According to a study by the Bank for International Settlements (BIS is the central bank for the central banks), when the debt-to-GDP ratio reaches 100% of GDP, GDP growth is reduced by roughly 1%. A massive increase of public debt reduces the ability of the private sector to raise funds for investment. This is the crowding out that is inevitable with running huge deficits. And with the running of such huge debts government's fiscal ability is tied up and the risk is of monetary policy also becoming ineffective and even unleashing monetary inflation.
A look at the debt-to-GDP ratios and the budget deficit to GDP of the G8 countries is with exceptions truly astounding.
Of the G8 countries Russia currently stands head and shoulders above the rest, having gone through its own trauma with the depression of the 1990s following the collapse of the Soviet Union in 1990. Yet there is no sense that these debt levels are seen as a major problem nor is there any sense of urgency.
Greece according to the CIA Factbook 2009 had a debt-to-GDP ratio of 108% and, according to The Economist, a budget deficit to GDP of 9.4% (although some have placed it as high as 14%). Greece's GDP accounts for only 2.6% of the Eurozone, yet the world's stock markets were having a heart attack at the thought that Greece might be allowed to default and that the contagion could spread to other countries (notably Portugal, Spain and Italy).
Yet as soon as a rescue plan was announced the markets soared in elation. Throw taxpayers' money at the problem and stock markets are happy. This is not a solution, this is a band aid or akin to rearranging the deck chairs on the Titanic. At roughly one trillion dollars the program was larger by roughly $200 billion than TARP. And it says little about what they would do if other Eurozone countries feeling the pinch were to fall into debt default.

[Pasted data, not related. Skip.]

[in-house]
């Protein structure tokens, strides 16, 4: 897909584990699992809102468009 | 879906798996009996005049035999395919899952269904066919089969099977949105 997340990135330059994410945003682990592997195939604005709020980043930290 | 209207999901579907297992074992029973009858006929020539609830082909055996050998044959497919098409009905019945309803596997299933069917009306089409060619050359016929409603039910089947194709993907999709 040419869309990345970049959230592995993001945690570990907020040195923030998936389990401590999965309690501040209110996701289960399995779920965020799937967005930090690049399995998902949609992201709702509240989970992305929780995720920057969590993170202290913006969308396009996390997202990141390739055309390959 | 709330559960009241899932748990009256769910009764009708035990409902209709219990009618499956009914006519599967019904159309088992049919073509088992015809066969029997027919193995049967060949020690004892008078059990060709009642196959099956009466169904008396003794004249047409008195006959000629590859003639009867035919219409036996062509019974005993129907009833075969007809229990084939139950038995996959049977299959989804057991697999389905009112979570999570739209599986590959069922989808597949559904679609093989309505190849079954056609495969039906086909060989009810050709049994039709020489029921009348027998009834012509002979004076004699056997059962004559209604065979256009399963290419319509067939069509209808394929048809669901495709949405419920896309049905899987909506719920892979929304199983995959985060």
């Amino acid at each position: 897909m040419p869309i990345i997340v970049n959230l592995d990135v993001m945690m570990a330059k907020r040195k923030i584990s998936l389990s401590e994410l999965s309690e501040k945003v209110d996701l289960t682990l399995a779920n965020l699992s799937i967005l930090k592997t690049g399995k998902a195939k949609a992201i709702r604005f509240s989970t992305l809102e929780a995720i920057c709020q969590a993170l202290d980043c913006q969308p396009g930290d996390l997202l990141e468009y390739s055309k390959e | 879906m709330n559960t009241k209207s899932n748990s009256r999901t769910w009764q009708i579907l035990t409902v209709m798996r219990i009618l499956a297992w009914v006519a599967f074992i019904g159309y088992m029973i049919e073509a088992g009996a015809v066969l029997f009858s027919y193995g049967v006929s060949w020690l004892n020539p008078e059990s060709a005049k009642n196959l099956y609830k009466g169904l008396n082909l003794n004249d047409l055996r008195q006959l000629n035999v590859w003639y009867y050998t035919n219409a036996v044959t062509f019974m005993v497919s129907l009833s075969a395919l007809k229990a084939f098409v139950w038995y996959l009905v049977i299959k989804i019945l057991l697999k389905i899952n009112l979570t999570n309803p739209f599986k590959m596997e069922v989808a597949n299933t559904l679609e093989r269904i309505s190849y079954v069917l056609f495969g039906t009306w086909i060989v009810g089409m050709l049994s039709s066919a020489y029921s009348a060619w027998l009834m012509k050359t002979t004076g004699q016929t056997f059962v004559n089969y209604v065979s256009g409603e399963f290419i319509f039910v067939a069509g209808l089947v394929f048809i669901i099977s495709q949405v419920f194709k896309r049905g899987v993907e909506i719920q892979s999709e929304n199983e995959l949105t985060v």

Nor does it address what may be the inevitability of U.S. states being forced to declare Chapter 9 bankruptcy. Already many U.S. states are being forced to lay off workers, including in California where teachers are being let go. Already a number of U.S. municipalities have been forced into bankruptcy with grave consequences for services in these areas. Again, throw money it and maybe it will go away. But all around the rot continues. It is as if termites are eating the foundation of your house but you put new tiles in the bathroom because it makes it look nicer.
If the current situation is already near unsustainable, the future is even bleaker. Unfunded liabilities (Medicare, Social Security and Medicaid) in the United States total some $60 trillion with some estimates taking it up to $90 trillion. The situation is the same in most of the G8 countries as future programs are not currently being provided for. Given the general aging of today's societies this is another nail in the coffin and possibly the final one before a "Great Reckoning" looms.